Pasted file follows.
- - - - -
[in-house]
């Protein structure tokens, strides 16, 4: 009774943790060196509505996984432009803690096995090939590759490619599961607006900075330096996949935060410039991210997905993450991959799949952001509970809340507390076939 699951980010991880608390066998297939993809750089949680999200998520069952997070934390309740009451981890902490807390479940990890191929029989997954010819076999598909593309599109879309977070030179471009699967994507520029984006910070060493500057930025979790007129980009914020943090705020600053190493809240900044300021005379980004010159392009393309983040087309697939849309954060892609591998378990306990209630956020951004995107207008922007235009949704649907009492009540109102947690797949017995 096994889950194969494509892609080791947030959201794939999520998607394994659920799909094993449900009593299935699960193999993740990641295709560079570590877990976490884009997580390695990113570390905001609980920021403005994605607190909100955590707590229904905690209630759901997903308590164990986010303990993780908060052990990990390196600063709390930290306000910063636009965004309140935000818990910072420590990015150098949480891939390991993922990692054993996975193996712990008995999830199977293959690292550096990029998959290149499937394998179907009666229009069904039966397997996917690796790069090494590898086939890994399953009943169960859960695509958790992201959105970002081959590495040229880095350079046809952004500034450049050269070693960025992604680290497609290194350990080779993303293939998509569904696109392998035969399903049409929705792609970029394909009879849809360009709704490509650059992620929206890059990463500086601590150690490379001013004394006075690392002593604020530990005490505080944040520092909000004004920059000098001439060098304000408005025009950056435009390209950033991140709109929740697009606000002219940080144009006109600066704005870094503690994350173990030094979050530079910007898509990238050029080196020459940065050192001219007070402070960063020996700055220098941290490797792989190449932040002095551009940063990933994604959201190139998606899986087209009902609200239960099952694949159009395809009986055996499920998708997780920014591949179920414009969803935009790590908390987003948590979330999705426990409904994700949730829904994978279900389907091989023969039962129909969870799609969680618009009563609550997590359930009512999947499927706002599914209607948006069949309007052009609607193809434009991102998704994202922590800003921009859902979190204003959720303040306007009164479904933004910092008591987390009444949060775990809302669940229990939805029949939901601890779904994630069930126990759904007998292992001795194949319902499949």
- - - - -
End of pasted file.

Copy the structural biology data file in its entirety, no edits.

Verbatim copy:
[in-house]
């Protein structure tokens, strides 16, 4: 009774943790060196509505996984432009803690096995090939590759490619599961607006900075330096996949935060410039991210997905993450991959799949952001509970809340507390076939 699951980010991880608390066998297939993809750089949680999200998520069952997070934390309740009451981890902490807390479940990890191929029989997954010819076999598909593309599109879309977070030179471009699967994507520029984006910070060493500057930025979790007129980009914020943090705020600053190493809240900044300021005379980004010159392009393309983040087309697939849309954060892609591998378990306990209630956020951004995107207008922007235009949704649907009492009540109102947690797949017995 096994889950194969494509892609080791947030959201794939999520998607394994659920799909094993449900009593299935699960193999993740990641295709560079570590877990976490884009997580390695990113570390905001609980920021403005994605607190909100955590707590229904905690209630759901997903308590164990986010303990993780908060052990990990390196600063709390930290306000910063636009965004309140935000818990910072420590990015150098949480891939390991993922990692054993996975193996712990008995999830199977293959690292550096990029998959290149499937394998179907009666229009069904039966397997996917690796790069090494590898086939890994399953009943169960859960695509958790992201959105970002081959590495040229880095350079046809952004500034450049050269070693960025992604680290497609290194350990080779993303293939998509569904696109392998035969399903049409929705792609970029394909009879849809360009709704490509650059992620929206890059990463500086601590150690490379001013004394006075690392002593604020530990005490505080944040520092909000004004920059000098001439060098304000408005025009950056435009390209950033991140709109929740697009606000002219940080144009006109600066704005870094503690994350173990030094979050530079910007898509990238050029080196020459940065050192001219007070402070960063020996700055220098941290490797792989190449932040002095551009940063990933994604959201190139998606899986087209009902609200239960099952694949159009395809009986055996499920998708997780920014591949179920414009969803935009790590908390987003948590979330999705426990409904994700949730829904994978279900389907091989023969039962129909969870799609969680618009009563609550997590359930009512999947499927706002599914209607948006069949309007052009609607193809434009991102998704994202922590800003921009859902979190204003959720303040306007009164479904933004910092008591987390009444949060775990809302669940229990939805029949939901601890779904994630069930126990759904007998292992001795194949319902499949």